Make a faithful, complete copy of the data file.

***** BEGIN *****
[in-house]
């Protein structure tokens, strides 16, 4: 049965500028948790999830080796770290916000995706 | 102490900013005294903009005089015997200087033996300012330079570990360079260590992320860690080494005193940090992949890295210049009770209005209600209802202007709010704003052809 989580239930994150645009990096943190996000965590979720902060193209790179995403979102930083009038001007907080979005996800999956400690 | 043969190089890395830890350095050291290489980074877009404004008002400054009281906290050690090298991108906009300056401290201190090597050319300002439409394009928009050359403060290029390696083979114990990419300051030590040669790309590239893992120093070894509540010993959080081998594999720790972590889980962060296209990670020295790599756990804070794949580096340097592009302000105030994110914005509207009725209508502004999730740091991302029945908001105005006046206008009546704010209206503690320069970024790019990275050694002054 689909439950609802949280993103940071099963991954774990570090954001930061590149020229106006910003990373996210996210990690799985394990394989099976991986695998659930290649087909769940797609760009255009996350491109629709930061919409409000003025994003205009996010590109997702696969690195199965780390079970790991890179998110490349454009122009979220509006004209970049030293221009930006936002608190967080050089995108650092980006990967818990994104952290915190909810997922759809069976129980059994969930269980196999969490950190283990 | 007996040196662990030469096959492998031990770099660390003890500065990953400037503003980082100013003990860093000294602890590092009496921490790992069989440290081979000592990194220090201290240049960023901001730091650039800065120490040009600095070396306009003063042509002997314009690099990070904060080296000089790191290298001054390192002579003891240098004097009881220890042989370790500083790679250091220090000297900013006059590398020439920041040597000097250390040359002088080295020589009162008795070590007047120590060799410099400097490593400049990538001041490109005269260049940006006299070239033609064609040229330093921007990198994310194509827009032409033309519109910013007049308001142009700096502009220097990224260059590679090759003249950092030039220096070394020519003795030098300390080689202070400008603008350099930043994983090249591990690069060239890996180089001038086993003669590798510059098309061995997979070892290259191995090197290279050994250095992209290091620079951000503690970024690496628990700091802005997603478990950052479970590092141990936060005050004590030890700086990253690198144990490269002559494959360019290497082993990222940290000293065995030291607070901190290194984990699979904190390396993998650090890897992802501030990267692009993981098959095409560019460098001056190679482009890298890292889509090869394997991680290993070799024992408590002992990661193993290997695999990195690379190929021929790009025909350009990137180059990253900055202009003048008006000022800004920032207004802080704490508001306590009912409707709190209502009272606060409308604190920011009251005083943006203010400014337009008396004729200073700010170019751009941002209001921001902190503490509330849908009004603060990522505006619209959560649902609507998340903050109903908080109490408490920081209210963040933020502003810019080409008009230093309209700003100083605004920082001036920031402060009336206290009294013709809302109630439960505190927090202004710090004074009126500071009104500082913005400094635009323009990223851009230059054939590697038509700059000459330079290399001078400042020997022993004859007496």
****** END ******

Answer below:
[in-house]
């Protein structure tokens, strides 16, 4: 049965500028948790999830080796770290916000995706 | 102490900013005294903009005089015997200087033996300012330079570990360079260590992320860690080494005193940090992949890295210049009770209005209600209802202007709010704003052809 989580239930994150645009990096943190996000965590979720902060193209790179995403979102930083009038001007907080979005996800999956400690 | 043969190089890395830890350095050291290489980074877009404004008002400054009281906290050690090298991108906009300056401290201190090597050319300002439409394009928009050359403060290029390696083979114990990419300051030590040669790309590239893992120093070894509540010993959080081998594999720790972590889980962060296209990670020295790599756990804070794949580096340097592009302000105030994110914005509207009725209508502004999730740091991302029945908001105005006046206008009546704010209206503690320069970024790019990275050694002054 689909439950609802949280993103940071099963991954774990570090954001930061590149020229106006910003990373996210996210990690799985394990394989099976991986695998659930290649087909769940797609760009255009996350491109629709930061919409409000003025994003205009996010590109997702696969690195199965780390079970790991890179998110490349454009122009979220509006004209970049030293221009930006936002608190967080050089995108650092980006990967818990994104952290915190909810997922759809069976129980059994969930269980196999969490950190283990 | 007996040196662990030469096959492998031990770099660390003890500065990953400037503003980082100013003990860093000294602890590092009496921490790992069989440290081979000592990194220090201290240049960023901001730091650039800065120490040009600095070396306009003063042509002997314009690099990070904060080296000089790191290298001054390192002579003891240098004097009881220890042989370790500083790679250091220090000297900013006059590398020439920041040597000097250390040359002088080295020589009162008795070590007047120590060799410099400097490593400049990538001041490109005269260049940006006299070239033609064609040229330093921007990198994310194509827009032409033309519109910013007049308001142009700096502009220097990224260059590679090759003249950092030039220096070394020519003795030098300390080689202070400008603008350099930043994983090249591990690069060239890996180089001038086993003669590798510059098309061995997979070892290259191995090197290279050994250095992209290091620079951000503690970024690496628990700091802005997603478990950052479970590092141990936060005050004590030890700086990253690198144990490269002559494959360019290497082993990222940290000293065995030291607070901190290194984990699979904190390396993998650090890897992802501030990267692009993981098959095409560019460098001056190679482009890298890292889509090869394997991680290993070799024992408590002992990661193993290997695999990195690379190929021929790009025909350009990137180059990253900055202009003048008006000022800004920032207004802080704490508001306590009912409707709190209502009272606060409308604190920011009251005083943006203010400014337009008396004729200073700010170019751009941002209001921001902190503490509330849908009004603060990522505006619209959560649902609507998340903050109903908080109490408490920081209210963040933020502003810019080409008009230093309209700003100083605004920082001036920031402060009336206290009294013709809302109630439960505190927090202004710090004074009126500071009104500082913005400094635009323009990223851009230059054939590697038509700059000459330079290399001078400042020997022993004859007496």